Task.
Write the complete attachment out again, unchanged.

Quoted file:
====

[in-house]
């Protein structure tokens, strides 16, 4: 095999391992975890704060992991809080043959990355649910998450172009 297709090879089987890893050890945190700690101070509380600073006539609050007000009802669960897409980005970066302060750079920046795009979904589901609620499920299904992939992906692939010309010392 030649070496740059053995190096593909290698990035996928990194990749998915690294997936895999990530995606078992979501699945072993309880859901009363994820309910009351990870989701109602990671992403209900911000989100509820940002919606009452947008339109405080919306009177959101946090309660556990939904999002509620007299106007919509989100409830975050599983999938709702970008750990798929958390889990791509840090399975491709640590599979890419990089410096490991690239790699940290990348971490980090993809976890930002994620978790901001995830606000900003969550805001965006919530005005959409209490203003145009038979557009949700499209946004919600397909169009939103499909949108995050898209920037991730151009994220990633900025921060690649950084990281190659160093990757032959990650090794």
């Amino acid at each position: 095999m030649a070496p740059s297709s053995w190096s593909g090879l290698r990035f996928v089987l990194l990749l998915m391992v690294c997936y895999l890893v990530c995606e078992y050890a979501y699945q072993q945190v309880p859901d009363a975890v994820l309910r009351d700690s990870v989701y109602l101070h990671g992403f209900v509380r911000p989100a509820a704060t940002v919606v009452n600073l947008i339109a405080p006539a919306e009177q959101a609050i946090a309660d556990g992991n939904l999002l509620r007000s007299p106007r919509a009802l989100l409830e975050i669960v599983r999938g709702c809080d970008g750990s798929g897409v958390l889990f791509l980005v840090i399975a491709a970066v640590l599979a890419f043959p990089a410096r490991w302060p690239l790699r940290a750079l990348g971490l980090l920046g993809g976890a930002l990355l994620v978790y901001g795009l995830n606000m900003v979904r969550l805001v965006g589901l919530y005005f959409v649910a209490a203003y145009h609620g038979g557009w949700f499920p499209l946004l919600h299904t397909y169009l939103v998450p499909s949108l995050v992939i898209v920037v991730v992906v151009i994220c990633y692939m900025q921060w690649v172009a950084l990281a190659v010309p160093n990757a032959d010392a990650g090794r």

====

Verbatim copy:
[in-house]
């Protein structure tokens, strides 16, 4: 095999391992975890704060992991809080043959990355649910998450172009 297709090879089987890893050890945190700690101070509380600073006539609050007000009802669960897409980005970066302060750079920046795009979904589901609620499920299904992939992906692939010309010392 030649070496740059053995190096593909290698990035996928990194990749998915690294997936895999990530995606078992979501699945072993309880859901009363994820309910009351990870989701109602990671992403209900911000989100509820940002919606009452947008339109405080919306009177959101946090309660556990939904999002509620007299106007919509989100409830975050599983999938709702970008750990798929958390889990791509840090399975491709640590599979890419990089410096490991690239790699940290990348971490980090993809976890930002994620978790901001995830606000900003969550805001965006919530005005959409209490203003145009038979557009949700499209946004919600397909169009939103499909949108995050898209920037991730151009994220990633900025921060690649950084990281190659160093990757032959990650090794």
């Amino acid at each position: 095999m030649a070496p740059s297709s053995w190096s593909g090879l290698r990035f996928v089987l990194l990749l998915m391992v690294c997936y895999l890893v990530c995606e078992y050890a979501y699945q072993q945190v309880p859901d009363a975890v994820l309910r009351d700690s990870v989701y109602l101070h990671g992403f209900v509380r911000p989100a509820a704060t940002v919606v009452n600073l947008i339109a405080p006539a919306e009177q959101a609050i946090a309660d556990g992991n939904l999002l509620r007000s007299p106007r919509a009802l989100l409830e975050i669960v599983r999938g709702c809080d970008g750990s798929g897409v958390l889990f791509l980005v840090i399975a491709a970066v640590l599979a890419f043959p990089a410096r490991w302060p690239l790699r940290a750079l990348g971490l980090l920046g993809g976890a930002l990355l994620v978790y901001g795009l995830n606000m900003v979904r969550l805001v965006g589901l919530y005005f959409v649910a209490a203003y145009h609620g038979g557009w949700f499920p499209l946004l919600h299904t397909y169009l939103v998450p499909s949108l995050v992939i898209v920037v991730v992906v151009i994220c990633y692939m900025q921060w690649v172009a950084l990281a190659v010309p160093n990757a032959d010392a990650g090794r």